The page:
Vanity III

The episode with the vanity gradually morphed into a rather stressful situation. Much of the responsibility for that lays squarely with me, not following normal steps in the furniture commission process, taking too much on faith, and not developing a personal and communicative relationship with the client. My final mistake was allowing the piece to be picked up without having received payment.

As it turned out, when the GC ‘agreed’ to my price, he was in fact employing deception, as part of a strategy. He figured that once he had possession of the piece, he could withhold payment and pressure me to his terms. For the first week of this process, he was suddenly very hard to reach on the phone. For the second week, he was reachable, but, “needed to confer with the clients to discuss the revised price”. By the third week I was starting to feel a little anxious, especially as my financial cushion had all but evaporated. I really did need to get paid. Entreaties to shop owner K, in regards to making some pull with his ‘personal friendship’, proved futile. Disillusion was growing.

Finally the GC gets back to me at the end of the third week. He tells me that the clients really like the piece, and have now decided that it is too nice to have in the private bathroom and that they wanted to put it out in the suite in a more prominent place. Therefore they wanted me to make a wooden top for it. Then he said that they were prepared to offer me $4000 for the piece, including the top.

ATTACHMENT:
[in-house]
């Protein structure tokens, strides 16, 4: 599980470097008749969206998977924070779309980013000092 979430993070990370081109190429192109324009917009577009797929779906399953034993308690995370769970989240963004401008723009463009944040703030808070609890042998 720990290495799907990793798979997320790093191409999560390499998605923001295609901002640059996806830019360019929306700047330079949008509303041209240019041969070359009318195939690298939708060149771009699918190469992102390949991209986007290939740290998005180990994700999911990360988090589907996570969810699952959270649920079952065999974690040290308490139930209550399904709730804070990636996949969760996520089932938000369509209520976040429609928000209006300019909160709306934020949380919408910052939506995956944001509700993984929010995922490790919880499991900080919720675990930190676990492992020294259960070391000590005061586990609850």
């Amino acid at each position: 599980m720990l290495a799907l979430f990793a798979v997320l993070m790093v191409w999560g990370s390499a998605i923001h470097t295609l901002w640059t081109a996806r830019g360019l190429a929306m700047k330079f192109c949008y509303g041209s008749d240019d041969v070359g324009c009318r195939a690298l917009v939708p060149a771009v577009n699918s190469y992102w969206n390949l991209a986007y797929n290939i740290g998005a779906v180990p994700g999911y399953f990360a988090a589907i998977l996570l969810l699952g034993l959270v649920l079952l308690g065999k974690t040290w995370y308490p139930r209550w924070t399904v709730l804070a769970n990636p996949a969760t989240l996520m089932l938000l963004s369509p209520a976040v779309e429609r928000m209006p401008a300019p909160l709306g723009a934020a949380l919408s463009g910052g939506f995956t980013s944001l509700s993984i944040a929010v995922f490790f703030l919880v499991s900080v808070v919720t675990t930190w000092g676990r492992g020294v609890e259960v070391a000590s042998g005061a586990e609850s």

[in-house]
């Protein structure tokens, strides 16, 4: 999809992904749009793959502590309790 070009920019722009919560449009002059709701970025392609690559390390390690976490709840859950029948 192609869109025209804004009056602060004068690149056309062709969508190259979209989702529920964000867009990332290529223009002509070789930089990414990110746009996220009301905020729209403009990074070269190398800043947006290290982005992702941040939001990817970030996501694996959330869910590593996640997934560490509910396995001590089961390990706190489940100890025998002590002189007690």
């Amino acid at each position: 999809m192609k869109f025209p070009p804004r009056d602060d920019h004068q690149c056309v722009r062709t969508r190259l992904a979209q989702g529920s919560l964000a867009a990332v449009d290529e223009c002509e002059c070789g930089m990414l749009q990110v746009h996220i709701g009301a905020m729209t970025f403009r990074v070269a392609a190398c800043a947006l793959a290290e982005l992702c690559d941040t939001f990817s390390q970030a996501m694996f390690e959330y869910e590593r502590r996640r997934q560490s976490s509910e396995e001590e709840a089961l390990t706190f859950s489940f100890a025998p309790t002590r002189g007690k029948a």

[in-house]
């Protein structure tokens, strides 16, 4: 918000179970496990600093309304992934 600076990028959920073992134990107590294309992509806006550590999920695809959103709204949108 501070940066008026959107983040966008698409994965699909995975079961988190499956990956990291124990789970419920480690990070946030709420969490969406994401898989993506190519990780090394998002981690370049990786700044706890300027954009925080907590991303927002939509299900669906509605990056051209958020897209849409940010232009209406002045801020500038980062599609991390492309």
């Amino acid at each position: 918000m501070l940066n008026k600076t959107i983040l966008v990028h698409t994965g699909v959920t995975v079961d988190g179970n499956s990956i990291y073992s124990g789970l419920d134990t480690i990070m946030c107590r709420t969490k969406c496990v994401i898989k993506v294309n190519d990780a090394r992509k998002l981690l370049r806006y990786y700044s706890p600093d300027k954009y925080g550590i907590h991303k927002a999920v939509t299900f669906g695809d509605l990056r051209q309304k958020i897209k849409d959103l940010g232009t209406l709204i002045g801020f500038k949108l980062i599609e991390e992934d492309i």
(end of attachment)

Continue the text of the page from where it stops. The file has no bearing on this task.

At this point, I could see that he was playing a game, and I am not much of a sport for these sorts of games. I told him that I declined the offer, and asked him to package the cabinet up and send it back to me.

Another week goes by, at which point I’m starting to get ever more worried about the entire situation, having neither the cabinet back in my possession, or payment. More phone calls ensued, and he then came back with a somewhat higher offer, but I had had enough by that point. Eventually, after 5 weeks of this process, I took matters into my own hands, took the ferry over to Vancouver with my wife-to-be riding shotgun, down to the site of the remodeling project. I took the cabinet back. It was the third week of December – a tough Christmas season for me compared to past ones. I was glad of having my partner around for support.